The results from the experiment showed that the small change in size lead to a significant change in the conference participants’ intake of apples and cake. The average intake of apples per person increased from 12.7 grams to 20.4 grams – this corresponds to people eating 60.8 % more apple when it was served in smaller pieces than when served as whole apples. The opposite pattern appeared for the intake of cake; that fell from 93.9 grams to 61.2 grams in average per person. Thus, 34.8 % less cake was eaten when the pieces were cut in half.

Besides this result, which replicate one of our earlier experiments [5], our method of measuring gave us the possibility to measure something that has not previously been accounted for; namely how the intake is distributed among each individual. And this is where it gets really interesting: with the whole apple, only 32,9 % of the participants ate some apple; whereas when the apples were cut in smaller pieces, 85,3 % of the conference participants ate apple. We also saw a decrease in the share of conference participants who ate cake; namely 83.5 % on Day 1 and 74.7 % on Day 2, when the cake was cut in smaller pieces.

What Can We Learn From This Experiment?

This experiment teaches us a number of things. For unit bias to work, the food portions should be within a reasonable size range. In other words, that means when we are presented with a whole baking pan of cake, the portion size is too big for us to eat it all. On the other hand, a cake crumb would be too small for us, and we would most probably eat more crumbs to be satisfied. Somewhere in between those two extremes there will be a number of different cake sizes that we accept as a suitable portion.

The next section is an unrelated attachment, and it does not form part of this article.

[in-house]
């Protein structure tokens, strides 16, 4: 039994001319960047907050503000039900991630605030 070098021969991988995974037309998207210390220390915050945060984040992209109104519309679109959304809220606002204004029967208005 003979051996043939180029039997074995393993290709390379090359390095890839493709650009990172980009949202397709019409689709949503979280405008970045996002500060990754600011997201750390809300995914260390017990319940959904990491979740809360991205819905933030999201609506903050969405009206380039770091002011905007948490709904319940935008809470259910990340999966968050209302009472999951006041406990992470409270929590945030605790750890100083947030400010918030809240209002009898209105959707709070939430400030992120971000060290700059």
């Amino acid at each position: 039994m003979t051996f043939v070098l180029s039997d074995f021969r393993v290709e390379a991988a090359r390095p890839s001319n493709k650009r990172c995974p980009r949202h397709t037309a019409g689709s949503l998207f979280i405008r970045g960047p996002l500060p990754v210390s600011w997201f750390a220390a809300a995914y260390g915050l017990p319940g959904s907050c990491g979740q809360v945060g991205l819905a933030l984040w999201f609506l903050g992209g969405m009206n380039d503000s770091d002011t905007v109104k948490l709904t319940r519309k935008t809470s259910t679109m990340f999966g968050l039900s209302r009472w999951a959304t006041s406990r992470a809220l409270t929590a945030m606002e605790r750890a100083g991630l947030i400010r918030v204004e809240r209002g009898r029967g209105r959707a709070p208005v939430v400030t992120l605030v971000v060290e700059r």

If a food portion, as with the breadcrumbs, is not big enough to make the unit bias come into force, people will take more units. This is exactly the case when we cut the apples in smaller pieces. The apple pieces were small enough that the conference participants chose to take more pieces on their plate. Another insight stemming from this experiment is the importance of the principle of convenience.

Fact Box: Principle of Convenience

The principle of convenience describes our tendency to make the choices that are most convenient for us. Sometimes one could even be so cheeky to call us lazy. That means, the more convenient a particular type of food is to eat, the more we eat of it. The opposite also applies – when was the last time you ate a whole coconut, for example?

There are some aspects of a whole apple that make is less convenient to eat. First, it can be difficult to get rid of the core when you have finished the apple. Second, it is not always easy to take suitable sizes of a whole apple – and if you get too much in your mouth it is not always so appetizing to look at, if you stand among other people. By cutting the apple in pieces, it becomes easier to eat and you don’t have to worry about how to get rid of the core afterwards.

A Simple Trick Can Nudge You To Eat Healthier

Ultimately, the experiment confirms the general point that similar experiments working with unit bias and the principle of convenience have indicated:

Serve healthy food easily and conveniently in suitable portion sizes.

In that way we can, to a large extent, facilitate far more appropriate food intake than we ourselves are able to handle, when left alone to take into account all aspects of the complex contexts on the narrow path of healthy choices.

 

References